Fire Master Plan

The City of Oshawa is undertaking a Community Risk Assessment and Fire Master Plan. The Community Risk Assessment will identify Oshawa’s needs and circumstances, based on fire risk, and the Fire Master Plan will assess current and future levels of service and programs provided by Oshawa Fire Services.

The Fire Master Plan will be informed by the Community Risk Assessment, legislation and industry best practices. Input from Oshawa Fire Services, the Oshawa Professional Fire Fighters Association and community will be considered in the development of the Plan. The Fire Master Plan is intended to guide the City’s fire services for the next ten years.

The Fire Master Plan will aim to optimize the use of the Three Lines of Defence model to support fire risk reduction and mitigation. The three lines of defence are:

  1. Public Education and Prevention;
  2. Fire Safety Standards and Code Enforcement; and,
  3. Emergency Response.

Have your say

The Oshawa community is invited to share their experience with Oshawa Fire Services by:

  • completing a feedback form here on Connect Oshawa;
  • completing a feedback form on paper at Service Oshawa (50 Centre St. S.); and/or,
  • attending a Community Information Open House between 6:30 p.m. and 8:30 p.m. on Tuesday, January 21, 2020 at the Civic Recreation Complex in Meeting Rooms 4 & 5.

Feedback on this phase will be received until 4:00 p.m., Thursday, February 6 and will be considered in the development of the Draft Fire Master Plan. The Draft Fire Master Plan will be available for review and comment in March 2020.

The City of Oshawa is undertaking a Community Risk Assessment and Fire Master Plan. The Community Risk Assessment will identify Oshawa’s needs and circumstances, based on fire risk, and the Fire Master Plan will assess current and future levels of service and programs provided by Oshawa Fire Services.

The Fire Master Plan will be informed by the Community Risk Assessment, legislation and industry best practices. Input from Oshawa Fire Services, the Oshawa Professional Fire Fighters Association and community will be considered in the development of the Plan. The Fire Master Plan is intended to guide the City’s fire services for the next ten years.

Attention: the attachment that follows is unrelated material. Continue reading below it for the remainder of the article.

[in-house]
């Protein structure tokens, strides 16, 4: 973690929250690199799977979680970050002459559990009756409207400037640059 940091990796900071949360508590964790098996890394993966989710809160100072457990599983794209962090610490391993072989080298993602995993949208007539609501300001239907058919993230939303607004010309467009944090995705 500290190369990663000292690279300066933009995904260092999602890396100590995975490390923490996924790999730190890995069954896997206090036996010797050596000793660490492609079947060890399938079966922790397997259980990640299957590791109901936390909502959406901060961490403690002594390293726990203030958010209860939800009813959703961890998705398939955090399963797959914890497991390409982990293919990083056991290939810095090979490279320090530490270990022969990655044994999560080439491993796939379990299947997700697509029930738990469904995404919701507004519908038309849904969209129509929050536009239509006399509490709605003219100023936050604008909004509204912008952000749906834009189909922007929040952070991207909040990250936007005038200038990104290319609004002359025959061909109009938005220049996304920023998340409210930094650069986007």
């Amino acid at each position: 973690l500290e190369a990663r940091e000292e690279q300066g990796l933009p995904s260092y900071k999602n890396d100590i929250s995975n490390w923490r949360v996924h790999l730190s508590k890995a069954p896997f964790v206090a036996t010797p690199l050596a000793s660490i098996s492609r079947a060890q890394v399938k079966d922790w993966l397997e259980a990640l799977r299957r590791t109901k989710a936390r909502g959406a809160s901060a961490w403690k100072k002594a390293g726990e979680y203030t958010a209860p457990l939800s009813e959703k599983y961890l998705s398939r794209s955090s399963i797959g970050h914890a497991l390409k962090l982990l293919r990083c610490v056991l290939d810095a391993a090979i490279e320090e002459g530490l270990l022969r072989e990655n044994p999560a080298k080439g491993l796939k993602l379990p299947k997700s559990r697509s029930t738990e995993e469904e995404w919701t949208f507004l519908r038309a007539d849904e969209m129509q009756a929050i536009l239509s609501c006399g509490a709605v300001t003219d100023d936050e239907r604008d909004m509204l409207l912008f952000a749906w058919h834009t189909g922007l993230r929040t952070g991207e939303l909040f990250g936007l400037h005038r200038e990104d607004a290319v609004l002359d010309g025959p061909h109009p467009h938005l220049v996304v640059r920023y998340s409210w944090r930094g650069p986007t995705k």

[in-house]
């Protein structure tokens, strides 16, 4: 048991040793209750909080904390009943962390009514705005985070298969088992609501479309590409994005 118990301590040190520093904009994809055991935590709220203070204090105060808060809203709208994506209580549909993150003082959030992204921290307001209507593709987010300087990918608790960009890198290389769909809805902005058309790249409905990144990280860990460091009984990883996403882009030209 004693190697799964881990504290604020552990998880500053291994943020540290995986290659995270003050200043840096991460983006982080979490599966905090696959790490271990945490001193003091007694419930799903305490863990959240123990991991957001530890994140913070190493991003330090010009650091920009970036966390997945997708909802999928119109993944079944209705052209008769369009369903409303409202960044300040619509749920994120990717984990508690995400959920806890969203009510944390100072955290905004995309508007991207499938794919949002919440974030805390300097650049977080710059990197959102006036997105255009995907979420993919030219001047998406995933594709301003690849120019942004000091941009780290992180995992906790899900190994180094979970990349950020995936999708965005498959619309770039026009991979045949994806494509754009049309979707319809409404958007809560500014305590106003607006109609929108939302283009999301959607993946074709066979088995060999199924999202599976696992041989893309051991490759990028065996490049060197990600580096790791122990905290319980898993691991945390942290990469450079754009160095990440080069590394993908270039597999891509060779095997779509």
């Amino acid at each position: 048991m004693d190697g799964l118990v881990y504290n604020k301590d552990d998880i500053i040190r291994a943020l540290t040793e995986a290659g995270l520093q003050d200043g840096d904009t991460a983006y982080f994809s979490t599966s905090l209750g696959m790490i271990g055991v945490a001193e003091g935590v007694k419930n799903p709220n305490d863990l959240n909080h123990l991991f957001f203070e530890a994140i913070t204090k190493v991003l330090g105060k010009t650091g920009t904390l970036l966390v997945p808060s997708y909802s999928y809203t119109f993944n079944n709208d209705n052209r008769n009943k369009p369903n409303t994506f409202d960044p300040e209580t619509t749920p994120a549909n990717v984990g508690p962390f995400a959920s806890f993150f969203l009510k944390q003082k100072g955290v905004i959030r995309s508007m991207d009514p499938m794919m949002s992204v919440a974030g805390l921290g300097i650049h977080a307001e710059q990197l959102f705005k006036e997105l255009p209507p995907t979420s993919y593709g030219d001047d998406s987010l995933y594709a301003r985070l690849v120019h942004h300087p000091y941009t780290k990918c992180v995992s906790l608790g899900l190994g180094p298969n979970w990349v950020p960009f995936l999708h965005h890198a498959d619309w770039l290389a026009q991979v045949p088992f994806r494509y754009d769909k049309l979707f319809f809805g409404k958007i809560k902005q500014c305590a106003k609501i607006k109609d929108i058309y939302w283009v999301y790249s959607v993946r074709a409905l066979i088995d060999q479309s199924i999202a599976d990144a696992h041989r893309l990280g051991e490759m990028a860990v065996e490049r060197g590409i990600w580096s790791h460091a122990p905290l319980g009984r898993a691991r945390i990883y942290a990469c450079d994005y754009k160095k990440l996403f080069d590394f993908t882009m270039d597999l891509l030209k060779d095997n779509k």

The Fire Master Plan will aim to optimize the use of the Three Lines of Defence model to support fire risk reduction and mitigation. The three lines of defence are:

  1. Public Education and Prevention;
  2. Fire Safety Standards and Code Enforcement; and,
  3. Emergency Response.

Have your say

The Oshawa community is invited to share their experience with Oshawa Fire Services by:

  • completing a feedback form here on Connect Oshawa;
  • completing a feedback form on paper at Service Oshawa (50 Centre St. S.); and/or,
  • attending a Community Information Open House between 6:30 p.m. and 8:30 p.m. on Tuesday, January 21, 2020 at the Civic Recreation Complex in Meeting Rooms 4 & 5.

Feedback on this phase will be received until 4:00 p.m., Thursday, February 6 and will be considered in the development of the Draft Fire Master Plan. The Draft Fire Master Plan will be available for review and comment in March 2020.

Have a question about the Fire Master Plan? Ask it here! We'll do our best to get back to you within two business days.

Question & Answer

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  • I would like you to address the risk of fire caused by disposing of smoke alarm batteries before they run out of charge (i.e. every time the clocks are changed, whether they need to be disposed of or not). In my opinion, people should have replacement batteries on hand, and replace the batteries only when needed. If batteries are disposed of before they are discharged, there is a high risk of fire if the batteries come into contact with water or other batteries.

    JustKen asked 11 days ago

    Hi JustKen, thank you for your comments.

    Oshawa Fire Services encourages people to change their batteries when they change their clocks as a safety measure. This way people can be sure that there is a reliable power supply for life safety devices such as smoke and carbon monoxide alarms.